Alliaria petiolata (Bieb.) Cavara & Grande

Garlic Mustard

Alliaria petiolata plant

Family - Brassicaceae

Habit - Biennial forb.

Stems - To +1m tall, herbaceous, single or multiple from thick taproot (with a radishlike aroma when crushed or bruised), erect, branching above, pubescent at very base, glabrous and glaucous above.

Alliaria petiolata stemUpper stem.

Alliaria petiolata stemLower stem.

Leaves - Alternate, glabrous above, sparsely pubescent below. Basal leaves reniform, crenate or sinuate, petiolate, to 10 cm broad, 8 cm long. Petiole to 15 cm long, with single longitudinal groove, groove ciliate on margins. Cauline leaves gradually reduced upwards, cordate to sagittate, sinuate to coarsely toothed.

Alliaria petiolata leafLower cauline leaf.

Alliaria petiolata leafUpper cauline leaf.

Inflorescences - Terminal racemes, greatly elongating in fruit.

Alliaria petiolata inflorescence2Inflorescence.

Flowers - Petals 4, white, glabrous, clawed (the claw to 2 mm long), 6-7 mm long, 3 mm broad at apex. Stamens 6. Filaments to 3 mm long, glabrous, white. Anthers yellow, 1 mm long. Ovary green, 4-angled, 3 mm long, glabrous. Style very short. Sepals 4, whitish with light green tips, 3-4 mm long, 1-2 mm broad, linear to subulate. Pedicels to 4 mm long, glabrous.

Alliaria petiolata flowerFlower.

Fruits - To 5 cm long, 4-angled, glabrous, on thick stalk to 6 mm long, erect and parallel to stem, many seeded, style persistent as a short beak. Fruit stalks at right angles to stem.

Flowering - April - May.

Habitat - Low woods, slopes, streambanks, roadsides, railroads.

Origin - Native to Europe.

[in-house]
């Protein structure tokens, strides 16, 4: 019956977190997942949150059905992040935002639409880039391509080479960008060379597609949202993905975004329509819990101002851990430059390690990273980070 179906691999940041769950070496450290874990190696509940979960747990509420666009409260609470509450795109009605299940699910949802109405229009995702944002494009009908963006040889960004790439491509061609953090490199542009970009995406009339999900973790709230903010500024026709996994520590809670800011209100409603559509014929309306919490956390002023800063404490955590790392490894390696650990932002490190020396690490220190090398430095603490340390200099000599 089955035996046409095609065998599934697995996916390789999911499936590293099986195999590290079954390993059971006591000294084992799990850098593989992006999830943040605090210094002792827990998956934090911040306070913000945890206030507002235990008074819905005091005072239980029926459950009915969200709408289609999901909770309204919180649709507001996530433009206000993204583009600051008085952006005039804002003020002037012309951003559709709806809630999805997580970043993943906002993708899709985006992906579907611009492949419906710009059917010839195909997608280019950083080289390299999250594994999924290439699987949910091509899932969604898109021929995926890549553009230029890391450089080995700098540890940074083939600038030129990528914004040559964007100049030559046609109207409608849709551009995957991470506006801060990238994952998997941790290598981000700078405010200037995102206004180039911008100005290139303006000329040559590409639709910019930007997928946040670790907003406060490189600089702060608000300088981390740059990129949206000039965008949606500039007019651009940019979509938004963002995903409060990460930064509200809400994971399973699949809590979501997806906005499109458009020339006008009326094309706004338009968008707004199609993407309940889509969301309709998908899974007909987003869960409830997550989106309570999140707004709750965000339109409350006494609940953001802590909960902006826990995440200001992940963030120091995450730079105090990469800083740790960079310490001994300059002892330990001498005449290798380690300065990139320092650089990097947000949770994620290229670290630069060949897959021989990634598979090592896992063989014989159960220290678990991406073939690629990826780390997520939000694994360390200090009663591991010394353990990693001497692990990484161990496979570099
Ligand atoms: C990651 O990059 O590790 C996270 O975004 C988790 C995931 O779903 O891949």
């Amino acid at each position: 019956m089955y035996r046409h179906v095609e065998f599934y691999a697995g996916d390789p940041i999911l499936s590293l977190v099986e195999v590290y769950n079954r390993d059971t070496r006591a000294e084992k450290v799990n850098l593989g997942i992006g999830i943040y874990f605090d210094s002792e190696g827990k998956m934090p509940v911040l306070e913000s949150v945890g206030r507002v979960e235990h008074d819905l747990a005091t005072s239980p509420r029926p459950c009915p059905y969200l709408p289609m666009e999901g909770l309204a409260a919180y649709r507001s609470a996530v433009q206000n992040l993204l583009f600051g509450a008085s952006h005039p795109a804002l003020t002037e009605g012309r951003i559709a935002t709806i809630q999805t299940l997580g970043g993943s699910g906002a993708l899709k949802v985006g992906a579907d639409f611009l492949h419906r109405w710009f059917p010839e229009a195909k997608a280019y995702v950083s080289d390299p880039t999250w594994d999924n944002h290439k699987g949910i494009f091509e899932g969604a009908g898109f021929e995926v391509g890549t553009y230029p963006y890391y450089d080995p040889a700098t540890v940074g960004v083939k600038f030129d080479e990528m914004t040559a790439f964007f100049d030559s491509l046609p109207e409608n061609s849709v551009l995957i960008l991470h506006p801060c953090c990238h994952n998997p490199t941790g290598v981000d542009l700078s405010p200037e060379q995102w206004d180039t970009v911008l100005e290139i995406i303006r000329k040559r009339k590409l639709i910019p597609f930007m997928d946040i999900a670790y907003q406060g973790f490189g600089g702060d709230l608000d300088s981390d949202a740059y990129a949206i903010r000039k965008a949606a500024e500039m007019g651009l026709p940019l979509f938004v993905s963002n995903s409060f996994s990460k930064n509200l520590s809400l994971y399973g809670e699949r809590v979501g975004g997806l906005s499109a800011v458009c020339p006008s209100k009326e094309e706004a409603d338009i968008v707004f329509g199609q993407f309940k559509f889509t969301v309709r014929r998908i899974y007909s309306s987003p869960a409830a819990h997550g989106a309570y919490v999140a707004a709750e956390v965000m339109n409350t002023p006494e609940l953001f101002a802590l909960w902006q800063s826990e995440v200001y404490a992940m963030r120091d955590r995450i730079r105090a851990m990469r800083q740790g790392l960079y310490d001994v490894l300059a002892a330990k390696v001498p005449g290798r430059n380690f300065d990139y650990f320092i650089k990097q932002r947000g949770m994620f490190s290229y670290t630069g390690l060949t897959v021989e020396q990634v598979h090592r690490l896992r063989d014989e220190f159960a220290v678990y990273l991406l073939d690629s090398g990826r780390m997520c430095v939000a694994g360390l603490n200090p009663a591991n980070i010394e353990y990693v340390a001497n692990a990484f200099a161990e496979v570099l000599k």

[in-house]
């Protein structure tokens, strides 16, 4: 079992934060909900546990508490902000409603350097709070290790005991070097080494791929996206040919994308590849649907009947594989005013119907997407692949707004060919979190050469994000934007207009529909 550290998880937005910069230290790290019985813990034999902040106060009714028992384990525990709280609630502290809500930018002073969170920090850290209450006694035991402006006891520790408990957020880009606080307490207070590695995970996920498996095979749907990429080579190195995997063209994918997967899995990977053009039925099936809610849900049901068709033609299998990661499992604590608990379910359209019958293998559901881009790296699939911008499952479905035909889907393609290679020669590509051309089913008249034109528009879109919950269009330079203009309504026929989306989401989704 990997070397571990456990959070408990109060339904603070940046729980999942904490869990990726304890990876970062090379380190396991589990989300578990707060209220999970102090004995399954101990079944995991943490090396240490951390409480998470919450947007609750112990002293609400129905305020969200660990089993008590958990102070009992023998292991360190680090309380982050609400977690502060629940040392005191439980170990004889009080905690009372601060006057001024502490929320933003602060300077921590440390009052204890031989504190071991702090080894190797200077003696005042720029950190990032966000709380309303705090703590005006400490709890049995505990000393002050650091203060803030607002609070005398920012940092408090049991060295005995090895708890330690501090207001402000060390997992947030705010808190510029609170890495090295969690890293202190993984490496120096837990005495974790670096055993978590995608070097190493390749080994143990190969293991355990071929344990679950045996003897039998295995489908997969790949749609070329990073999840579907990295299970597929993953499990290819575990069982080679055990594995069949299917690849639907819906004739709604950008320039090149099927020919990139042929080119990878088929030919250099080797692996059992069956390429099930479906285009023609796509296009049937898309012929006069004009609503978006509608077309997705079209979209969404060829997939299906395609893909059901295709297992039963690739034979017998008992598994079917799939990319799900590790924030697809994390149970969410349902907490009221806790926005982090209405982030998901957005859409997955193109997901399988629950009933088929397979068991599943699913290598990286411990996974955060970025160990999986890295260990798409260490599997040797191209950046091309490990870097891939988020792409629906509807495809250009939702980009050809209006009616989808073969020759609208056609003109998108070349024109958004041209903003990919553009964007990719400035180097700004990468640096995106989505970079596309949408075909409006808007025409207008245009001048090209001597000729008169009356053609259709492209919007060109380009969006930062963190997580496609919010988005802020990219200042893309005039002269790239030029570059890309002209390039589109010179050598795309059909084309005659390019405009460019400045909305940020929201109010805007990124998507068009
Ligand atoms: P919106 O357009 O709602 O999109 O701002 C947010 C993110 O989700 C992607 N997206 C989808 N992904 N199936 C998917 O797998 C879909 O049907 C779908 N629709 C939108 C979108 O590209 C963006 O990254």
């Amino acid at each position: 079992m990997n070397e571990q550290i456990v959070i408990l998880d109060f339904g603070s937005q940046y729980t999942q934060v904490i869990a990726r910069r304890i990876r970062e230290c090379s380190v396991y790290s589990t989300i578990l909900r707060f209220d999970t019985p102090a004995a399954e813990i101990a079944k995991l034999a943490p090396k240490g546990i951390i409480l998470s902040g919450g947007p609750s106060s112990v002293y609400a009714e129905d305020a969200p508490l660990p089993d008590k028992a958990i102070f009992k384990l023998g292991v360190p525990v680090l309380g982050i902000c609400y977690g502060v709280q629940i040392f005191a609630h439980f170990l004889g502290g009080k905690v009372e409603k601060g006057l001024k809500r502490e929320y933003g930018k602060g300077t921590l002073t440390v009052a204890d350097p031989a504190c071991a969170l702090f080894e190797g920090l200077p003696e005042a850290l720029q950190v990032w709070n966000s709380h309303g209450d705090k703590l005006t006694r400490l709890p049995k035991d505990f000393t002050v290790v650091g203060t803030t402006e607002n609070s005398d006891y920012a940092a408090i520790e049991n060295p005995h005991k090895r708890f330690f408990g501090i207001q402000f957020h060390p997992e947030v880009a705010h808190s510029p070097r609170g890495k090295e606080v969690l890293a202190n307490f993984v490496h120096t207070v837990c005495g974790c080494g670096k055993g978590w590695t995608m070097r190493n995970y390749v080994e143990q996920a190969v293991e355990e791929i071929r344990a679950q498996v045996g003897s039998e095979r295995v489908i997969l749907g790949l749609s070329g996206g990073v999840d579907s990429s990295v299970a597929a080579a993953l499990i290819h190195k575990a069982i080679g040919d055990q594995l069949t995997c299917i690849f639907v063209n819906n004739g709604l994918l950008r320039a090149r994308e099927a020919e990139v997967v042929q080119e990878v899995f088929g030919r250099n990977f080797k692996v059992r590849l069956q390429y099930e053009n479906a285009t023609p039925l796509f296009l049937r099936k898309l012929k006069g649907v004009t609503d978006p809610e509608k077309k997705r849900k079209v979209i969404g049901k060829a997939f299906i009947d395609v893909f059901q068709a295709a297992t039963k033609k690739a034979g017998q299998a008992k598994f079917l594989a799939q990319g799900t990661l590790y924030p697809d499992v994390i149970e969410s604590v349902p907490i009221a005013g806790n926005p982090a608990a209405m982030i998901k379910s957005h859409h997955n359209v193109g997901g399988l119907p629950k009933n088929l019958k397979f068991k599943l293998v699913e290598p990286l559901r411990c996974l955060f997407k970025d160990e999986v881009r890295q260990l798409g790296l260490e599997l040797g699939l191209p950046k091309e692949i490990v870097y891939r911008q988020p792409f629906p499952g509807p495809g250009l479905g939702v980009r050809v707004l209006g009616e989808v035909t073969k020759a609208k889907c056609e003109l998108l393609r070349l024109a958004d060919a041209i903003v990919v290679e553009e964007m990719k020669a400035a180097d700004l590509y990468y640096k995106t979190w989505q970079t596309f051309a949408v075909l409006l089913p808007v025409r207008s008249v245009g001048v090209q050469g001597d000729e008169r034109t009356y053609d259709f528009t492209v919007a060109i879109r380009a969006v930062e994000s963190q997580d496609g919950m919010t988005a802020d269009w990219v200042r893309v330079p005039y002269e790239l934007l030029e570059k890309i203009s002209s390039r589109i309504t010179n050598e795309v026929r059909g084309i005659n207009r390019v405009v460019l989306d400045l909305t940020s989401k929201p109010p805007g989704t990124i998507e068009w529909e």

Other info. - This plant is infamous as a noxious invasive of moist, shaded areas. It is particularly troublesome in northern areas of the U.S., but rare or absent in much of the southern U.S., and probably less of a problem in Missouri than in the northern regions. Once established, it is difficult to eradicate, having self-compatible flowers and seeds which remain viable in the soil bank for many years. Conventional wisdom asserts that seeds will continue to mature on plants which have been uprooted at an immature stage; thus collected plant material should be burned or removed from the area.

The plant was a deliberate introduction to North America, having a long European tradition of use as a potherb, salad green, garlic substitute, and source of seed oil. The leaves are edible, with a flavor reminiscent of garlic and radish. It has also been used medicinally. The flowers are fairly showy and the plant is visually attractive but it should not be spread.

Photographs taken at Eagle Bluffs Conservation Area, Boone County, MO., 4-11-04 (DETenaglia); also near St. Albans, Franklin County, MO, 4-6-2010 (SRTurner).